March spotlights women’s achievements, struggles, hopes


Jimmy Briggs (left), leader of the Man Up Campaign, a global movement to stop violence against women, reaches out to a women in need. This campaign works to build a network of young advocates and defenders, giving them training, resources, and support to spread the message.

For the first time in the event’s long history, the keynote speaker for the 2015 Women’s History Month is … a guy.

But it’s no accident that IVCC has tapped journalist and human rights activist Jimmie Briggs to highlight the month-long celebration of women’s achievements and struggles, says history instructor Amanda Cook-Fesperman, who shares coordination of the event with English Professor Kimberly Radek.

Women’s History Month isn’t about dredging up dry, dusty, dead people who did something significant a long time ago, Radek and Cook-Fesperman say.

“It has to start with history to show that women have been capable and equal though they’ve been denied opportunities,” Radek said. “The reason people need the history is to understand the context.”

“But it’s also important,” Cook-Fesperman takes up the story, “to broaden awareness beyond famous people. It’s about empowering women and bringing awareness to women’s issues.”

Explaining Briggs’ invitation, Cook-Fesperman conjures up the civil rights movement of the 1950s and 1960s, which “got its tailwind when a significant number of white Americans entered the campaign. For women’s issues to be heard and addressed, men need to be part of it and to make the connection.”

Briggs is uniquely qualified to lead that message, Cook-Fesperman said. He is executive director and co-founder of the Man Up Campaign, a global movement to stop violence against women by building a network of young advocates and defenders and giving them training, resources and support to carry the message wider.

Briggs had been on the campus faculty/staff Diversity Team’s radar for some time, but the impetus to get him came from a student who’d heard about a similar initiative and wanted to bring the whole issue to campus. The Diversity Team plans events to promote diversity on campus.

Briggs will speak at noon on March 2 in the Cultural Center. He’ll also lead two workshops.

Other presentations throughout the month (except for Spring Break) are scheduled during lunch hours. Incorporating brown bag lunches for busy students devouring some history with their nachos has proved popular, Radek said.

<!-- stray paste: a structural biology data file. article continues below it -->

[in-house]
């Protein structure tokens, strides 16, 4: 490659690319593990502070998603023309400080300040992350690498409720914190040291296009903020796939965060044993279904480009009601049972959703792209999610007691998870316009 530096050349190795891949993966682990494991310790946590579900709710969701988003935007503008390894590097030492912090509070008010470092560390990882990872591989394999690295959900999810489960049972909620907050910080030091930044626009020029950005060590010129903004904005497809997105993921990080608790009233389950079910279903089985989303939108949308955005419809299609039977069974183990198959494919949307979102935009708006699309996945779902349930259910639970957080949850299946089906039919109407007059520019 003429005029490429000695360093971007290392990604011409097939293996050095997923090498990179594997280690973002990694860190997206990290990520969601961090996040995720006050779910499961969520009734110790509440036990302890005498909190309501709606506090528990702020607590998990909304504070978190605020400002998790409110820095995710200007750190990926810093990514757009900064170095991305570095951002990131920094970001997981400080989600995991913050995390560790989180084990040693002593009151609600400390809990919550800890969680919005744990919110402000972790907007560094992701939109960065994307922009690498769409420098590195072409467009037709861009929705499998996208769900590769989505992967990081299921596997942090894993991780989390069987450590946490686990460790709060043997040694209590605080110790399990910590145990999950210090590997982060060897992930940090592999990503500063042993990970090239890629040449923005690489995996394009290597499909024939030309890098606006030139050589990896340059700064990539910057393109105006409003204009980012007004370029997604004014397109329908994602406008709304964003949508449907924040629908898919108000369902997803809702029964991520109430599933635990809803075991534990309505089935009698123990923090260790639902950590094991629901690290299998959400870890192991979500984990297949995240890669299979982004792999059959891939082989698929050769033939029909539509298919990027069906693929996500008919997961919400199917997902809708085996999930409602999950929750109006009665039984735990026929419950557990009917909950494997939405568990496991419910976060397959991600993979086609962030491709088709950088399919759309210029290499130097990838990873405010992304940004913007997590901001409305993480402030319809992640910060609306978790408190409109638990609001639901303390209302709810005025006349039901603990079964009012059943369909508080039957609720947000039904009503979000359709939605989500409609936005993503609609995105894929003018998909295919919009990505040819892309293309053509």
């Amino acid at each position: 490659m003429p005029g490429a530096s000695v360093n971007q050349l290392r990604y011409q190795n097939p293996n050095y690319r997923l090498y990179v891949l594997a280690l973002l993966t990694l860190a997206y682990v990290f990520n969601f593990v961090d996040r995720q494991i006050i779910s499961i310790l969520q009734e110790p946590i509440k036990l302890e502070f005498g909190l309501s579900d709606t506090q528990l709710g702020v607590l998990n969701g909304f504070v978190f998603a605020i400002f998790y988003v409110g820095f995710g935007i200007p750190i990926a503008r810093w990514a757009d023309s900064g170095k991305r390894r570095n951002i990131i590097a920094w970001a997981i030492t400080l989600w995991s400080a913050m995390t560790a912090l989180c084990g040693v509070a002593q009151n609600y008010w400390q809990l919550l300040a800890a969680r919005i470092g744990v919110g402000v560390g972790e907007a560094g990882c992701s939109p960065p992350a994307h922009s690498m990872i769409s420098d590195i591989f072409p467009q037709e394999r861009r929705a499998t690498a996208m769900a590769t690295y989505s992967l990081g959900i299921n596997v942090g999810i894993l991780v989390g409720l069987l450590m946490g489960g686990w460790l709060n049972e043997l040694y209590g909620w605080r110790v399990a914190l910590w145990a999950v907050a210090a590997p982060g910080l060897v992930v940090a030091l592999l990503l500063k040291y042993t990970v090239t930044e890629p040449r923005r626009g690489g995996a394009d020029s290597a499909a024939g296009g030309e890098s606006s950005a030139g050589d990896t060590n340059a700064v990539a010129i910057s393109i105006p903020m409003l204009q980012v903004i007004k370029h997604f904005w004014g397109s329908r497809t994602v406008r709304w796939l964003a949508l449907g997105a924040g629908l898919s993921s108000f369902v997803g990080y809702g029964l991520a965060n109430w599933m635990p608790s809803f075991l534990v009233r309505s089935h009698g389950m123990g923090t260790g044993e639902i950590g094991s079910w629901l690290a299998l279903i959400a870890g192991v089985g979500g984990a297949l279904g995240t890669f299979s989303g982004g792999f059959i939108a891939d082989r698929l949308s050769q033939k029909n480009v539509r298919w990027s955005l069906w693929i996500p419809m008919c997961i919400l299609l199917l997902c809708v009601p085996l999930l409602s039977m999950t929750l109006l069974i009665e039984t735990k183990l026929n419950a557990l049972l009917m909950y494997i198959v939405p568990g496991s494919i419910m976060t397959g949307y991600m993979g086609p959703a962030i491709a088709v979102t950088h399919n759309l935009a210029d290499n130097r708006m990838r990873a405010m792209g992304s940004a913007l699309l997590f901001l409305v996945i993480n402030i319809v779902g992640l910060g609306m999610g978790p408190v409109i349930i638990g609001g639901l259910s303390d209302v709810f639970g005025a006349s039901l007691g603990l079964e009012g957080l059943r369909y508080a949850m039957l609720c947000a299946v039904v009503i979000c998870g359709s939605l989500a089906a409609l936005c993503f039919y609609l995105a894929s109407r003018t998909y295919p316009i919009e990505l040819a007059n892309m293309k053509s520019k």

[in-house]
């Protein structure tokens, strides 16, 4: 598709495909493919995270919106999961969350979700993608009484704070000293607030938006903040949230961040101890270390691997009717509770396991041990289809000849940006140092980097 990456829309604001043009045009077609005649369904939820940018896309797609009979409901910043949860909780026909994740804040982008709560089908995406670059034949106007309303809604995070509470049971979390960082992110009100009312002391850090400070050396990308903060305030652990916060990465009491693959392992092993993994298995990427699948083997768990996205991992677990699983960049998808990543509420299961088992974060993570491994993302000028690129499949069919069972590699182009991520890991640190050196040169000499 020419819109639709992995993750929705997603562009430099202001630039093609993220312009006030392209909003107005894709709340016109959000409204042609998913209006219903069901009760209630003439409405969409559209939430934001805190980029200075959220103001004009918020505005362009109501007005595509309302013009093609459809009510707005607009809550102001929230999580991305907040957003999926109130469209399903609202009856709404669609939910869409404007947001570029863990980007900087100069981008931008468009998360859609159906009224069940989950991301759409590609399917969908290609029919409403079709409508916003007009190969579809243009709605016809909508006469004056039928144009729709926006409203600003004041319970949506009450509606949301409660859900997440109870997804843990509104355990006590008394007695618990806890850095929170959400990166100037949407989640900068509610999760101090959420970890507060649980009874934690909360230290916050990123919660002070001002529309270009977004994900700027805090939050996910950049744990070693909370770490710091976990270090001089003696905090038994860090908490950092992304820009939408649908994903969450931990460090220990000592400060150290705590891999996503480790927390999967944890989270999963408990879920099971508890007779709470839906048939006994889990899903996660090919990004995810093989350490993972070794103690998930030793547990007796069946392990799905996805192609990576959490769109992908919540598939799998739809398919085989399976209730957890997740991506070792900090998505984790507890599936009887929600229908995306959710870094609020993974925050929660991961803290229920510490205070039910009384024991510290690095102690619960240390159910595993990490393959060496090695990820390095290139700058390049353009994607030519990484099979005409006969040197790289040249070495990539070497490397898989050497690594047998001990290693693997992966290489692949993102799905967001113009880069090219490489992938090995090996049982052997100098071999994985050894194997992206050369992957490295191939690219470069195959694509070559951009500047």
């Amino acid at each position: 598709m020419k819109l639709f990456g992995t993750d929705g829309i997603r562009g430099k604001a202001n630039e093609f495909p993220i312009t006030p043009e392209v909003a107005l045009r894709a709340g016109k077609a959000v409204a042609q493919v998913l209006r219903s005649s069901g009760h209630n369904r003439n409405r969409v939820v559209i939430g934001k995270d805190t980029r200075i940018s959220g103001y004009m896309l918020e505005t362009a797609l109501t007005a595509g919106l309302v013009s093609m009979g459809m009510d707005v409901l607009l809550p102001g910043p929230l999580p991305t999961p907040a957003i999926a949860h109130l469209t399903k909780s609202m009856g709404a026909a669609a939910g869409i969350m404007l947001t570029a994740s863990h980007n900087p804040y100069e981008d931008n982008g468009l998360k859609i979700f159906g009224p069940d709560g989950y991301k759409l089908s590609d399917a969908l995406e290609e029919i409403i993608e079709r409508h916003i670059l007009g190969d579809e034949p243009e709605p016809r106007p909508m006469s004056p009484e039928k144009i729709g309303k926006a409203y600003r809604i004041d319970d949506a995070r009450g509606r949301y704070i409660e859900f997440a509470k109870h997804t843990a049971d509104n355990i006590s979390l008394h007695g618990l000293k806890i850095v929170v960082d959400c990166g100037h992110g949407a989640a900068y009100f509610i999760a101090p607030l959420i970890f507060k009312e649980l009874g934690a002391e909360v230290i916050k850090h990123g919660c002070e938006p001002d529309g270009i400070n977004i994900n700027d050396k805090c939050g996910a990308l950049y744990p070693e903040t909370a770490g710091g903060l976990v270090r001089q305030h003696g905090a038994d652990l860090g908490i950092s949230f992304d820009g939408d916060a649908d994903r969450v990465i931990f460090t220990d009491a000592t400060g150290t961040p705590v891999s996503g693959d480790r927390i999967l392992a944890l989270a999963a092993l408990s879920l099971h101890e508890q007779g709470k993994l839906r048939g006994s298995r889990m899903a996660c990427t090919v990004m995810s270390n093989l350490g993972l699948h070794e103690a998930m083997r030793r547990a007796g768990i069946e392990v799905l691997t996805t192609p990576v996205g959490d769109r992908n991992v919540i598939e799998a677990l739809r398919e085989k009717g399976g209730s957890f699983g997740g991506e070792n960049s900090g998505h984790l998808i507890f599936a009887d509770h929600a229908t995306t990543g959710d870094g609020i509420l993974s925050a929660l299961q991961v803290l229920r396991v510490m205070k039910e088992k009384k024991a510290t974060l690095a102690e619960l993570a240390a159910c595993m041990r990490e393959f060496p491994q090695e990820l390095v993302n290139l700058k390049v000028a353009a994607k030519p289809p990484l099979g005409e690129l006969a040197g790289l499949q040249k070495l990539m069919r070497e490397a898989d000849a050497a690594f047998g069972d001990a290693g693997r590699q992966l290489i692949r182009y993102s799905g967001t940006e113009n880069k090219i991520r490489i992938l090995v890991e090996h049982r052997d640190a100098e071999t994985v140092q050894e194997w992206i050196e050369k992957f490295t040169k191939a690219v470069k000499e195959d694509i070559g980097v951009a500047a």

“The overall message is that men and women need to work together to support and help each other so we can succeed as a species,” Radek said. Society has made progress in recognizing and dealing with women’s issues, but has further to go, she said.
“Women have made gains in the United States, but we’re working longer and harder and feeling pressure to be the nurturing domestic worker and the economic earner. Throughout the world, things have improved because the global world is aware of the depths of discrimination and oppression.”

Progress has been slow, Cook-Fesperman believes. “History is told by winners, usually men in privileged positions. Even today, women are left out of history books. I guarantee my students can name men they would see as important figures in history, but not so much the women.”

Even women whose names and accomplishments are on the tips of our tongues are there because they’ve matched and mastered men’s feats, and “we still have not fully integrated the story of women’s lives and experiences into the mainstream.”

If women think they “have it all” because they can vote, work the same jobs as men and have made some gains and don’t need Women’s History Month anymore, Cook-Fesperman begs to differ.

“Women’s History Month gives us a chance to set aside time and to say that women’s issues matter and they don’t get enough attention,” she said.

“If it weren’t for events like Women’s History Month and dedicated people in the media and at universities, we would not have made the gains we have,” Radek said.